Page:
“I am now a hundred and twenty years old” Deut. 31:2. In Egypt, 110 was the symbolic age of wise men. Like Moses, those who base their lives on relationship with God are wiser than this world’s wisest. It’s fascinating to remember that Moses was 80 when he was first called to serve God. The last third of Moses’ life was the most productive spiritually. Old age isn’t the end for any of us, though persons who found great satisfaction in their jobs often feel this way. The time we once devoted to work can now be devoted to serving God and others. “The Lord your God goes with you” Deut. 31:3–8. Moses presented Joshua as Israel’s new leader and reminded the people that it was the Lord who had won past victories and who “goes before you.” It’s only natural for us to depend on human leaders. But such dependence is misplaced. God, not Moses, was the key to past triumphs. Let’s respect our leaders, but let’s depend only on the Lord. “Moses wrote down this Law and gave it to the priests” Deut. 31:9–13. It seems likely that what Moses delivered to the priests was the bulk of the Book of Deuteronomy. This book was to be read to the whole nation—“men, women and children, and the aliens living in your towns.” The reading was to be done at the Feast of Tabernacles every seventh year, “as long as you live in the land.” All have a right to know and to understand what God says to us in the Scriptures. “I know what they are disposed to do” Deut. 31:14–29. Despite commanding that the Law be faithfully and regularly taught to Israel, God told Moses that dark days were ahead. Israel would “soon” turn to idolatry and “break the covenant I made with them.” God knew “what they are disposed to do, even before I bring them into the land” (v. 21). The Hebrew word, yeser, (“purpose”) here means a tendency, impulse, or disposition. The revelation of this tendency may come as a surprise, for under Joshua the Israelites obeyed God. In fact, their behavior was exemplary. But God, who knows the heart, saw the inner tendency toward sin despite outward obedience. You and I need to be sensitive to our hearts. That tendency toward sin still exists within us. We can be in great danger even when there is no sign of faltering in our outward behavior. Jesus once explained His criticism of certain Pharisees who were extremely strict in their approach to God’s Law: “These people honor Me with their lips,” He said, “but their hearts are far from Me” (Mark 7:6). Only wholehearted love for God can guard us against our tendency toward sin. “Moses recited the words of this song” Deut. 31:30–32:47. The Israelites were expected to memorize this lengthy “song,” or poem. In cultures where reading and writing are less common, memorization of extremely long poems, legends, treaties, etc., is quite common. This fascinating poem follows what is known today as the “RIB pattern.” The Hebrew word, rib, means a controversy or a legal suit. The song was in effect God’s indictment of Israel for breaking the covenant with Him as Sovereign. What is striking is that the poem then went on to add material that is not found in ancient secular indictments! God assured Israel that though “they are a nation without sense” He would indeed have compassion on them (vv. 26–38). God would deliver Israel once again and free them from their enemies (vv. 39–43). The rib pattern of the poem shows its ancient origin, for it fits comfortably into the culture existing in Moses’ day. But the variation from that pattern is most important to us. Those who angered secular rulers perished. The statement which expressed the punishment due to covenant-breakers ended the indictment. But even when we sin and deserve judgment, punishment is not God’s last word. His last word to us as to Israel is one of grace. We too can be restored. We too can come back, and once again worship our God as a forgiven people. “This is the blessing that Moses . . . pronounced” Deut. 33:1–29. The final blessing pronounced by a dying father was viewed as a will in the ancient Near East, and was legally binding. The blessing of Moses, Israel’s spiritual father, contained elements of prophecy. The poetic blessings in these chapters are sometimes obscure but are based on traits of the tribal patriarchs and on God’s revelation concerning their future. The blessings contain prayers, predictions, praise, and commands. The emphasis of each blessing is shown below.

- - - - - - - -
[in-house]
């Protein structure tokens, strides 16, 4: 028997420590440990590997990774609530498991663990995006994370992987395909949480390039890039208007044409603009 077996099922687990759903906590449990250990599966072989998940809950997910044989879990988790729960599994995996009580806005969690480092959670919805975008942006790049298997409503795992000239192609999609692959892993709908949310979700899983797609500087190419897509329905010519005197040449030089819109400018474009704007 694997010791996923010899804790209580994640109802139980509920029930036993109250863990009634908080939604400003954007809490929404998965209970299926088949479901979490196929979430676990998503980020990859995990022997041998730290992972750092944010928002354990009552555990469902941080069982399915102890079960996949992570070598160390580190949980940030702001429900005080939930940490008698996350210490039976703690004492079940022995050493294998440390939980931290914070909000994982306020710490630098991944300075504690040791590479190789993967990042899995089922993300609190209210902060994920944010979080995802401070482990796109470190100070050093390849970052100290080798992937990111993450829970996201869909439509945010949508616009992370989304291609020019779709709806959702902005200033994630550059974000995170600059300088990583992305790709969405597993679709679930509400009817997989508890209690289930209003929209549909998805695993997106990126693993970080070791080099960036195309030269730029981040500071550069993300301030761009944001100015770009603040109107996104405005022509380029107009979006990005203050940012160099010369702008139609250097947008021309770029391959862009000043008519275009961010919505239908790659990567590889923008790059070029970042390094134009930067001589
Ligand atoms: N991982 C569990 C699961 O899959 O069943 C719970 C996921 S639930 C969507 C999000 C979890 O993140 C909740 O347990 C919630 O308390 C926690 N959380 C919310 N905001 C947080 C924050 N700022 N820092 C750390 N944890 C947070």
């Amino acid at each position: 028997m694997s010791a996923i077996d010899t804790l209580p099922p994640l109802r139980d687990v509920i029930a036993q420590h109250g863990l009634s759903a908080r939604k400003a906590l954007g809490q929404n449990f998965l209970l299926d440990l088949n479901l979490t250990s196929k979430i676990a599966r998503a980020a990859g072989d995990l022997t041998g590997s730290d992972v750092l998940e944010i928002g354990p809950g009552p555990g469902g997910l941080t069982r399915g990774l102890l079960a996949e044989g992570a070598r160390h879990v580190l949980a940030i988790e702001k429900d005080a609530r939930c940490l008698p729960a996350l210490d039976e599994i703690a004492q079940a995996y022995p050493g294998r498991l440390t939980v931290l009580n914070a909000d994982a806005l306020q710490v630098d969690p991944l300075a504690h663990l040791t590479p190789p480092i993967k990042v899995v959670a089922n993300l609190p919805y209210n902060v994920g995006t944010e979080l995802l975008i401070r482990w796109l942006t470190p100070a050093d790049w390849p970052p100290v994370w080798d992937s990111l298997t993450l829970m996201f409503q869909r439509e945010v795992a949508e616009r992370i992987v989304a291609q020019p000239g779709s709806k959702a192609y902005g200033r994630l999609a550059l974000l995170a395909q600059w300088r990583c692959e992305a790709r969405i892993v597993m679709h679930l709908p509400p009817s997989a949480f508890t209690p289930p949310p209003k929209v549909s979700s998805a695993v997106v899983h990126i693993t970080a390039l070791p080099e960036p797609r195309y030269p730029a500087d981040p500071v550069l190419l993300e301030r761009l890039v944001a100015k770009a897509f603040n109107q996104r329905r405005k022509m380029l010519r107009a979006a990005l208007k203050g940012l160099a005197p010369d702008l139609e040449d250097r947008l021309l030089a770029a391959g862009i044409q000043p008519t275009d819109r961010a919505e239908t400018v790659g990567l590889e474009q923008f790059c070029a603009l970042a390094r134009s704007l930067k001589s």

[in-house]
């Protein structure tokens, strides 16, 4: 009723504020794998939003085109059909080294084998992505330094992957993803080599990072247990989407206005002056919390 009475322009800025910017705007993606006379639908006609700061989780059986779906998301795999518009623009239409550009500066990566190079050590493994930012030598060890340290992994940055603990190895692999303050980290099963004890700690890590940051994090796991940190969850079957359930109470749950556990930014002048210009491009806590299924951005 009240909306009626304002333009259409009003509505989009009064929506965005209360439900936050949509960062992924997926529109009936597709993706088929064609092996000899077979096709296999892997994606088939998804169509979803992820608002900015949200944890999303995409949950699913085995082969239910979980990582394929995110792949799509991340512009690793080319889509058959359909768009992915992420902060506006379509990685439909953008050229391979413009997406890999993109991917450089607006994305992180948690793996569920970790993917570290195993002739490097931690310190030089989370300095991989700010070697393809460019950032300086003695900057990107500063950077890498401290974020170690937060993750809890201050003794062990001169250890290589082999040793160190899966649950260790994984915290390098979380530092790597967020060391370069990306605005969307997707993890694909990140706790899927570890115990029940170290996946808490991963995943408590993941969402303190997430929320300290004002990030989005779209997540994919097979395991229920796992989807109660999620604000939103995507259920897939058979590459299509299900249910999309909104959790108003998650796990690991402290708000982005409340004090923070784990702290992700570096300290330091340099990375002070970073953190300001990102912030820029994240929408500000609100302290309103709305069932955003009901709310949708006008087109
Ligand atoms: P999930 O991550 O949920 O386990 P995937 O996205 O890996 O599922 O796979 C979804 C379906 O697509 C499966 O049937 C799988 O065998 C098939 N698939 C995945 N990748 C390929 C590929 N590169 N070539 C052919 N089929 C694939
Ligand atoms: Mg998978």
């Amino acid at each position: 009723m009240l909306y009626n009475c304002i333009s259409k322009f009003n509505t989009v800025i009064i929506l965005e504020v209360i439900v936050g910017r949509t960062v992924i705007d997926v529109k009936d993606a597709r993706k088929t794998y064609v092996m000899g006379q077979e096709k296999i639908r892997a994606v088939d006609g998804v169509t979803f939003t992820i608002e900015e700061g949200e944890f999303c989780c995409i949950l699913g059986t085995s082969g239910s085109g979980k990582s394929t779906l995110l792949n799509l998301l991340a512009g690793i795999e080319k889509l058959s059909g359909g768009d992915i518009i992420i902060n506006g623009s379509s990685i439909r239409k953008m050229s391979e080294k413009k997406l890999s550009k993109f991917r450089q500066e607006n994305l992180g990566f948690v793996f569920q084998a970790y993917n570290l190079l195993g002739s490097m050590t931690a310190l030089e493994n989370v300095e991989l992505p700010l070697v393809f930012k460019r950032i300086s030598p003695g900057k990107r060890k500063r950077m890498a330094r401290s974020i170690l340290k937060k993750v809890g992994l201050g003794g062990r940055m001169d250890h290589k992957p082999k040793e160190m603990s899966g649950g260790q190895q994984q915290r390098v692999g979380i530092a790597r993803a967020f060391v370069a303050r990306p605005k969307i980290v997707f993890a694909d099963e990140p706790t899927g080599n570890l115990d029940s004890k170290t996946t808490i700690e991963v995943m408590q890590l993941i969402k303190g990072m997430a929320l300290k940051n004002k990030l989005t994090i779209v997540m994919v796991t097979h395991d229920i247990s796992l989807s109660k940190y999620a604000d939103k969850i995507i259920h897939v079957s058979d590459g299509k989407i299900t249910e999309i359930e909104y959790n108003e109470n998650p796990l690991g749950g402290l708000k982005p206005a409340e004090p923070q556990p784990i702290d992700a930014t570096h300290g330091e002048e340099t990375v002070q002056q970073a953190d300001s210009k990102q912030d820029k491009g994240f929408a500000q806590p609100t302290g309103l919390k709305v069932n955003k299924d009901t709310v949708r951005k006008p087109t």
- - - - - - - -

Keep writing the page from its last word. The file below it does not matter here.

|Reuben||A prayer for survival.|